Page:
Posted by Nanda Ram | Last Updated: 05-Jan-19
Spring IoC Container
Spring Inversion of Control (IoC) is the mechanism to get loose-coupling between Objects dependencies. to get a loose coupling and dynamic binding of the object at runtime, object dependency is injected by another assembler object. Spring Inversion of Control (IoC) container is the program that injects dependency into an associated object and makes it ready for our use.
Spring Inversion of Control (IoC) container class is part of org.springframework.beans, and org.springframework.context package. Spring Inversion of Control (IoC) container provide us with alternative ways to decouple the object dependency.
BeanFactory is the root interface of Spring Inversion of Control (IoC) container. ApplicationContext is the child interface of BeanFactory interface that has Spring Aspect Oriented Programming (AOP) option.
Some of the useful child-interface of ApplicationContext are ConfigurableApplicationContext and WebApplicationContext. Spring Framework provides a variety of useful ApplicationContext implementation class that we are able to use to get the spring context and the Spring Bean.
Some of the useful ApplicationContext implementation that we have to use:
AnnotationConfigApplicationContext: If we are using Spring in standalone Java application and using annotation for Configuration, then we are able to use this to initialize the container and find the bean object.
ClassPathXmlApplicationContext: If we've got spring bean configuration in XML file standalone application, then we are able to use this class to loads the file and find the container objects.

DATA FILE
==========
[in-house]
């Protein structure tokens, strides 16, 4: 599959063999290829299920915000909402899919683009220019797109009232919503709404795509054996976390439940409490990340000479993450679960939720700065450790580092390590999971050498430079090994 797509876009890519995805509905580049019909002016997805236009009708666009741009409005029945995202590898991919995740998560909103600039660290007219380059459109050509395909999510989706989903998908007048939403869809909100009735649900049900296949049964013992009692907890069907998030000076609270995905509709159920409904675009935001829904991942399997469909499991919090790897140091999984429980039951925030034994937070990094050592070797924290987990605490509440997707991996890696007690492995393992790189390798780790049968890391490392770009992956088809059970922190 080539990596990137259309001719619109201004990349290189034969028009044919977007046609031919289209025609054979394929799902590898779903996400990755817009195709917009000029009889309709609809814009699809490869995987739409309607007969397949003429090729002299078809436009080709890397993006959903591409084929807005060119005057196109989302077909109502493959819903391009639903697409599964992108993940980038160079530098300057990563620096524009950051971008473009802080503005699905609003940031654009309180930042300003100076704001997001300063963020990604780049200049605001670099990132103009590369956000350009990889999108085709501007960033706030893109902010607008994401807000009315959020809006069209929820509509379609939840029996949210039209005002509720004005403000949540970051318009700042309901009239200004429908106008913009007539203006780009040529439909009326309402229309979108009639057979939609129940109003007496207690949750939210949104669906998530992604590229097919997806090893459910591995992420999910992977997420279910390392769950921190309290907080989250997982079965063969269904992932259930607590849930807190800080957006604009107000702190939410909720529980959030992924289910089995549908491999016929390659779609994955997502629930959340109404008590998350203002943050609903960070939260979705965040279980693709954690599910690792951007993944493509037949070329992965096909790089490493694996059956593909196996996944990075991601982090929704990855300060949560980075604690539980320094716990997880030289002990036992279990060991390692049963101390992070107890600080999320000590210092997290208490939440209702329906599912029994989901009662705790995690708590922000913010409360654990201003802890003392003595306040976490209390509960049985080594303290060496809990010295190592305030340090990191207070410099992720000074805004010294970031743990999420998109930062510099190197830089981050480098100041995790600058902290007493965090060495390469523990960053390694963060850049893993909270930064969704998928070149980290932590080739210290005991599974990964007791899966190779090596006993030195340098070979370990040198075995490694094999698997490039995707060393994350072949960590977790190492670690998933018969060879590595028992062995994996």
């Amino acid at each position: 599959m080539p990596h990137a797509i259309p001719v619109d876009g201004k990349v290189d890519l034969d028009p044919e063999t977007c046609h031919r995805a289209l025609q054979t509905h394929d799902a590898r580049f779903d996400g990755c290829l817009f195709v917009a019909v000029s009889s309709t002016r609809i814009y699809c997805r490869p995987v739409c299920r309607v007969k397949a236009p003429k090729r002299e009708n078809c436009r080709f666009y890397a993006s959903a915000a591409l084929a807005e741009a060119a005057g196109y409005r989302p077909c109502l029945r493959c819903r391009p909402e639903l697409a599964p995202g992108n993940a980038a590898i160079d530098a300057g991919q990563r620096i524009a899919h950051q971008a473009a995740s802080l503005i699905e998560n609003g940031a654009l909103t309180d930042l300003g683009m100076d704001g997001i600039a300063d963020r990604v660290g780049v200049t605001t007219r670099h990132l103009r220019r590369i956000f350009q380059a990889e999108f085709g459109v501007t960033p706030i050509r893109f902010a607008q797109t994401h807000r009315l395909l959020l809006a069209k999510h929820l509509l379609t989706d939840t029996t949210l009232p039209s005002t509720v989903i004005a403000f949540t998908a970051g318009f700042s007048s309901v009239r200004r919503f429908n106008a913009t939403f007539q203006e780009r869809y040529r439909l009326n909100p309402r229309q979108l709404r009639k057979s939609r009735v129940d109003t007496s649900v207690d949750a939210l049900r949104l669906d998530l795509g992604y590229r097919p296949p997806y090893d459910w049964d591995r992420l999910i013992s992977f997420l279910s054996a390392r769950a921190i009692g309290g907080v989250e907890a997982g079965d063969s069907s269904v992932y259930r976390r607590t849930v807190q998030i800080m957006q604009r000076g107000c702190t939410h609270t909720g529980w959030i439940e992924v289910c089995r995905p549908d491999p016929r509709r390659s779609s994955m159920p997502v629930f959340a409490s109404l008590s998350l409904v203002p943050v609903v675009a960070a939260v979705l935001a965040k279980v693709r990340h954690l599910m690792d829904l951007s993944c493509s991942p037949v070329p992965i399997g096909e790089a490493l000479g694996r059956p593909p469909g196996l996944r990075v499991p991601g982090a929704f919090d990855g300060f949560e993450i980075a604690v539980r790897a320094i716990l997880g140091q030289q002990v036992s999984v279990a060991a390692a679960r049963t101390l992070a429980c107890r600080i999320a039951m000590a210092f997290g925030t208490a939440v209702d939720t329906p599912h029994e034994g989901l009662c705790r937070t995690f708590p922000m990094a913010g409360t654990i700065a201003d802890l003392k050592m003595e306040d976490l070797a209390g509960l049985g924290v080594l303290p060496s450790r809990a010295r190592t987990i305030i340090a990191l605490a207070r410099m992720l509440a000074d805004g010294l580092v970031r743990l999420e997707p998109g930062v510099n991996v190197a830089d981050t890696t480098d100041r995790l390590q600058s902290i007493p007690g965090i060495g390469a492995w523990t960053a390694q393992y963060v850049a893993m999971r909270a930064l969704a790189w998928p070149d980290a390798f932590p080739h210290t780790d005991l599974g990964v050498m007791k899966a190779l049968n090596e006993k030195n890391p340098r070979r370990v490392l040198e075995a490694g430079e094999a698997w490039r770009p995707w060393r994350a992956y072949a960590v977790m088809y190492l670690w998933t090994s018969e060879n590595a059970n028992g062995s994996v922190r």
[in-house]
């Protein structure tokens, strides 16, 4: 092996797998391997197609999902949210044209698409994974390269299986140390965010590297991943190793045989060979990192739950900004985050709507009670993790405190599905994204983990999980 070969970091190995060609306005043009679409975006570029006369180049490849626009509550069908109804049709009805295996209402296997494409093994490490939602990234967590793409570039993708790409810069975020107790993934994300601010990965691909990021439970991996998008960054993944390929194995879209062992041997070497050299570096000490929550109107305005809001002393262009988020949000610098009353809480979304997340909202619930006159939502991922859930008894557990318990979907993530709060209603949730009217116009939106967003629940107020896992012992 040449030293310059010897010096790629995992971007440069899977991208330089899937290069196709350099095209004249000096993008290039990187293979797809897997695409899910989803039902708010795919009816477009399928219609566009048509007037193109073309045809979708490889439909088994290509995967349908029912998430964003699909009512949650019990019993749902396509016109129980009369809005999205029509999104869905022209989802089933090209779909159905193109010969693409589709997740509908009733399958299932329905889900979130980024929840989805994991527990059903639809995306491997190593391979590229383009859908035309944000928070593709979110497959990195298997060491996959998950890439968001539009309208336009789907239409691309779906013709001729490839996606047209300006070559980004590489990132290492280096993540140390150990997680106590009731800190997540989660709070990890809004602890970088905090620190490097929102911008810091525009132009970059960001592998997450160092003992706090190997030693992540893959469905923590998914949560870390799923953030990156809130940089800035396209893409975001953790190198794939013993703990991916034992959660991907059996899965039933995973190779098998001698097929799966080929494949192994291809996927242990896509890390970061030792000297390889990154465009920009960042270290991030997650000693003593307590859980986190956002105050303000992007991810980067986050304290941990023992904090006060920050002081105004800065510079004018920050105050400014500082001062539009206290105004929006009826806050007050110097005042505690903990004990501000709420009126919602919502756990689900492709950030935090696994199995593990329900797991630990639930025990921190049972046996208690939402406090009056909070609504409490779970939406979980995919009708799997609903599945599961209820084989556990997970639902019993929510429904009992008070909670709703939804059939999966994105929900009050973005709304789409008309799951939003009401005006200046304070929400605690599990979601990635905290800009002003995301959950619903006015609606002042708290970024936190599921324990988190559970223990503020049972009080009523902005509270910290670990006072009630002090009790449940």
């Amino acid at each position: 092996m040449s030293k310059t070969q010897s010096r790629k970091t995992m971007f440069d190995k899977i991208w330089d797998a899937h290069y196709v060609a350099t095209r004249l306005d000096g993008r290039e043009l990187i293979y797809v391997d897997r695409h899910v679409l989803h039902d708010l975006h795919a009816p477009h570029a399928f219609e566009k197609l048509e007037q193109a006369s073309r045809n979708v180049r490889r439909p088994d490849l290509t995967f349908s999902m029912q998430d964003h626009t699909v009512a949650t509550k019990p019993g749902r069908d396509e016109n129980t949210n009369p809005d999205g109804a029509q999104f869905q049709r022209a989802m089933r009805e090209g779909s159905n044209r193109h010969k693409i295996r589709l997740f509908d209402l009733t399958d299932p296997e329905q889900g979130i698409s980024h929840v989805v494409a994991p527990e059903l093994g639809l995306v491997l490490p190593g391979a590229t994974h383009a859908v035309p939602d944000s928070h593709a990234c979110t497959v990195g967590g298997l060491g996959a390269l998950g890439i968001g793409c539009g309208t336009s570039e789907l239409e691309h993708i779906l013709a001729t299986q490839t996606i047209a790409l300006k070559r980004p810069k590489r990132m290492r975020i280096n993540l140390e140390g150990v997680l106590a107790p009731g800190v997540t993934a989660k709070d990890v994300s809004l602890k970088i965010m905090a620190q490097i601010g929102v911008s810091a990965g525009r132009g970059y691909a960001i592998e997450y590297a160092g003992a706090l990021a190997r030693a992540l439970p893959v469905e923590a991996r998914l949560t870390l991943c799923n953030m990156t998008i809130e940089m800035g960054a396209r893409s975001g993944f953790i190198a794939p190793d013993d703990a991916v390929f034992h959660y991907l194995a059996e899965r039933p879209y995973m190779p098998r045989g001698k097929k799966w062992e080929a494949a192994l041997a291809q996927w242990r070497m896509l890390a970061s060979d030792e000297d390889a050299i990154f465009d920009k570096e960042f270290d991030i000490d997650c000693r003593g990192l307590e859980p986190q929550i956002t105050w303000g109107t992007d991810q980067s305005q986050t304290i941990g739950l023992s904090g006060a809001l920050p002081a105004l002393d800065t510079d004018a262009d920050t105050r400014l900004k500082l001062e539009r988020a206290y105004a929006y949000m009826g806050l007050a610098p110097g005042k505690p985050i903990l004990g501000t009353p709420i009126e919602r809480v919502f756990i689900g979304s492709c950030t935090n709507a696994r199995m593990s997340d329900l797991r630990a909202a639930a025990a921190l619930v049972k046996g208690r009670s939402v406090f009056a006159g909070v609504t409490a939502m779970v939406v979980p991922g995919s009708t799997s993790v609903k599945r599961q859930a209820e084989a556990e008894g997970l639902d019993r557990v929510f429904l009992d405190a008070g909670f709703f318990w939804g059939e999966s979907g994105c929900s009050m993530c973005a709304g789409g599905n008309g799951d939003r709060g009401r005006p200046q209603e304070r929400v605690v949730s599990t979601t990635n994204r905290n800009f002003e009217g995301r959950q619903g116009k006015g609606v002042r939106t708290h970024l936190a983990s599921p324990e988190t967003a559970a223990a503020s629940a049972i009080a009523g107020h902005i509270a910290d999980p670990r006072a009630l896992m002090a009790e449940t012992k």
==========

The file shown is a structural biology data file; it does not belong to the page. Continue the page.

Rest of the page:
FileSystemXmlApplicationContext: This is almost like ClassPathXmlApplicationContext except that the XML configuration file can be loaded from anyplace within the file systems.
AnnotationConfigWebApplicationContext and XmlWebApplicationContext for net application.
Usually, if you're working on Spring MVC application and your application is designed to use Spring Framework, Spring Inversion of Control (IoC) container gets initialized once the appliance starts and once a bean is requested, the dependencies injected automatically.
However, for a standalone application, you wish to initialize the container somewhere within the application and so use it to get the spring beans.
There are 5 scopes defined for Spring Beans.
singleton – Just one instance of the bean is going to be created for every container. singleton scope is the default scope for the spring beans. whereas using this scope, to check that bean doesn’t have shared instance variables otherwise it would cause information data problems.
prototype – A new instance is going to be created every time the bean is requested.
request – This can be the same as the prototype scope, but it’s meant to be used for web application. a new instance of the bean is going to be created for every HTTP request.
session – A new bean is going to be created for every HTTP session by the container.
global-session – This can be accustomed to produce global session beans for a Portlet application.
Spring Framework is extendable and that we will produce our own scopes too. However, most of the times we have a good with the scopes provided by the framework.
Spring Bean Configuration
Spring Framework provides 3 ways to set up beans to be used in the application.
Annotation-based Configuration – By using @Service or @Component annotations. Scope details may be given @Scope annotation.
XML based Configuration – By making Spring Configuration XML file to set up the beans. If you're using Spring MVC framework, then XML based configuration may be loaded automatically by writing some boilerplate code in a web.xml file.
Java based Configuration – Starting from Spring 3.0, we will set up Spring beans using java programs. Some necessary annotations used for java based configuration are @Configuration, @ComponentScan and @Bean.